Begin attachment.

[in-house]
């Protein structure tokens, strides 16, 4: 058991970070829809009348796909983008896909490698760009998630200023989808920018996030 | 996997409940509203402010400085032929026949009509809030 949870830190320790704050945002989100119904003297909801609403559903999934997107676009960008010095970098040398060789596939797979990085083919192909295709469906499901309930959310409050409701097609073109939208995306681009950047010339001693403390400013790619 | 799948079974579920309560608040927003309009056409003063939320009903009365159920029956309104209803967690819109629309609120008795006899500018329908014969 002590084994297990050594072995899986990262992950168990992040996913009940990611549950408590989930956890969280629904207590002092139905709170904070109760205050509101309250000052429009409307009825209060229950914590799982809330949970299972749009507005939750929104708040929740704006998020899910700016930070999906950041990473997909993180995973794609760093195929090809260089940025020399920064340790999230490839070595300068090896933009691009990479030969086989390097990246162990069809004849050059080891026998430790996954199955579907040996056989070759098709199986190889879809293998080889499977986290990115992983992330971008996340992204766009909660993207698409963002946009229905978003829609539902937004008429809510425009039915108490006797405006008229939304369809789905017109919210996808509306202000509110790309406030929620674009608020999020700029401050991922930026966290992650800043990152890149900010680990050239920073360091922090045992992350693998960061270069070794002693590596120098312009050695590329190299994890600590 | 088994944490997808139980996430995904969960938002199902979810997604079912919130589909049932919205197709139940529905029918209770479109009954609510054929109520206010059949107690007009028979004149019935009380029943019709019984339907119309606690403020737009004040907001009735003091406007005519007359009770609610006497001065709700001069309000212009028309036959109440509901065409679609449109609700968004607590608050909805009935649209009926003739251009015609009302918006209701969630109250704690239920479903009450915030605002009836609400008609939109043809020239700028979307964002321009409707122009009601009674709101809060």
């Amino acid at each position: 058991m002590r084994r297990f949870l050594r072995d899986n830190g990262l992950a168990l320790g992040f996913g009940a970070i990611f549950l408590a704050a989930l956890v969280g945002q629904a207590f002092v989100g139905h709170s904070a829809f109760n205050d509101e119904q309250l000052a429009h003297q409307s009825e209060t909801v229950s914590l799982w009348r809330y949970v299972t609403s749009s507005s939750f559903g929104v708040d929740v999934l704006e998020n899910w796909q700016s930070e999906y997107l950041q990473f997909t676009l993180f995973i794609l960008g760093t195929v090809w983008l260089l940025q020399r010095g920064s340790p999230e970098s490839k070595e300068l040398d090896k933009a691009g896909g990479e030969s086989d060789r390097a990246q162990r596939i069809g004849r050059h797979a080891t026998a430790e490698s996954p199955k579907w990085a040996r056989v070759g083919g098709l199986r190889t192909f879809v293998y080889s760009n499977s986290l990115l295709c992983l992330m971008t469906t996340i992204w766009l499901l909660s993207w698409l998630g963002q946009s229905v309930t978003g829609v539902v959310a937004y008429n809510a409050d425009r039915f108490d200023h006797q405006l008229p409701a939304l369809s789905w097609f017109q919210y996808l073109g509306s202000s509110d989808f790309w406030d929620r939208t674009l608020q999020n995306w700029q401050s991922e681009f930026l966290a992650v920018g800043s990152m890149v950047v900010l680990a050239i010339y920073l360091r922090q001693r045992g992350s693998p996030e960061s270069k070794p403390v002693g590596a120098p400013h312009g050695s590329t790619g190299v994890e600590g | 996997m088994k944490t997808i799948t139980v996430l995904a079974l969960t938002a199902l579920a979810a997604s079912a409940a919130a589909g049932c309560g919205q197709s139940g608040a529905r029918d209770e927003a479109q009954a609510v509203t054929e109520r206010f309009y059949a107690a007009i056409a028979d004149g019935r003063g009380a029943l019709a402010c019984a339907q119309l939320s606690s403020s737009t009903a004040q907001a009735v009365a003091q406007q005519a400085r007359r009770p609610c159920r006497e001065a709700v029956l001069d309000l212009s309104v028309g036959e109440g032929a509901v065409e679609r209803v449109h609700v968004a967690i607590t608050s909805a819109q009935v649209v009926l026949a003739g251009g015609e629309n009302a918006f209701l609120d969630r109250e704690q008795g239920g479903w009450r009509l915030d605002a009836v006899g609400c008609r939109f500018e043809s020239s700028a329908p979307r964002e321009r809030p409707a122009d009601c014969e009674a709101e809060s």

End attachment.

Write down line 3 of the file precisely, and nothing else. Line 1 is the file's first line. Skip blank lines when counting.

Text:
């Amino acid at each position: 058991m002590r084994r297990f949870l050594r072995d899986n830190g990262l992950a168990l320790g992040f996913g009940a970070i990611f549950l408590a704050a989930l956890v969280g945002q629904a207590f002092v989100g139905h709170s904070a829809f109760n205050d509101e119904q309250l000052a429009h003297q409307s009825e209060t909801v229950s914590l799982w009348r809330y949970v299972t609403s749009s507005s939750f559903g929104v708040d929740v999934l704006e998020n899910w796909q700016s930070e999906y997107l950041q990473f997909t676009l993180f995973i794609l960008g760093t195929v090809w983008l260089l940025q020399r010095g920064s340790p999230e970098s490839k070595e300068l040398d090896k933009a691009g896909g990479e030969s086989d060789r390097a990246q162990r596939i069809g004849r050059h797979a080891t026998a430790e490698s996954p199955k579907w990085a040996r056989v070759g083919g098709l199986r190889t192909f879809v293998y080889s760009n499977s986290l990115l295709c992983l992330m971008t469906t996340i992204w766009l499901l909660s993207w698409l998630g963002q946009s229905v309930t978003g829609v539902v959310a937004y008429n809510a409050d425009r039915f108490d200023h006797q405006l008229p409701a939304l369809s789905w097609f017109q919210y996808l073109g509306s202000s509110d989808f790309w406030d929620r939208t674009l608020q999020n995306w700029q401050s991922e681009f930026l966290a992650v920018g800043s990152m890149v950047v900010l680990a050239i010339y920073l360091r922090q001693r045992g992350s693998p996030e960061s270069k070794p403390v002693g590596a120098p400013h312009g050695s590329t790619g190299v994890e600590g | 996997m088994k944490t997808i799948t139980v996430l995904a079974l969960t938002a199902l579920a979810a997604s079912a409940a919130a589909g049932c309560g919205q197709s139940g608040a529905r029918d209770e927003a479109q009954a609510v509203t054929e109520r206010f309009y059949a107690a007009i056409a028979d004149g019935r003063g009380a029943l019709a402010c019984a339907q119309l939320s606690s403020s737009t009903a004040q907001a009735v009365a003091q406007q005519a400085r007359r009770p609610c159920r006497e001065a709700v029956l001069d309000l212009s309104v028309g036959e109440g032929a509901v065409e679609r209803v449109h609700v968004a967690i607590t608050s909805a819109q009935v649209v009926l026949a003739g251009g015609e629309n009302a918006f209701l609120d969630r109250e704690q008795g239920g479903w009450r009509l915030d605002a009836v006899g609400c008609r939109f500018e043809s020239s700028a329908p979307r964002e321009r809030p409707a122009d009601c014969e009674a709101e809060s």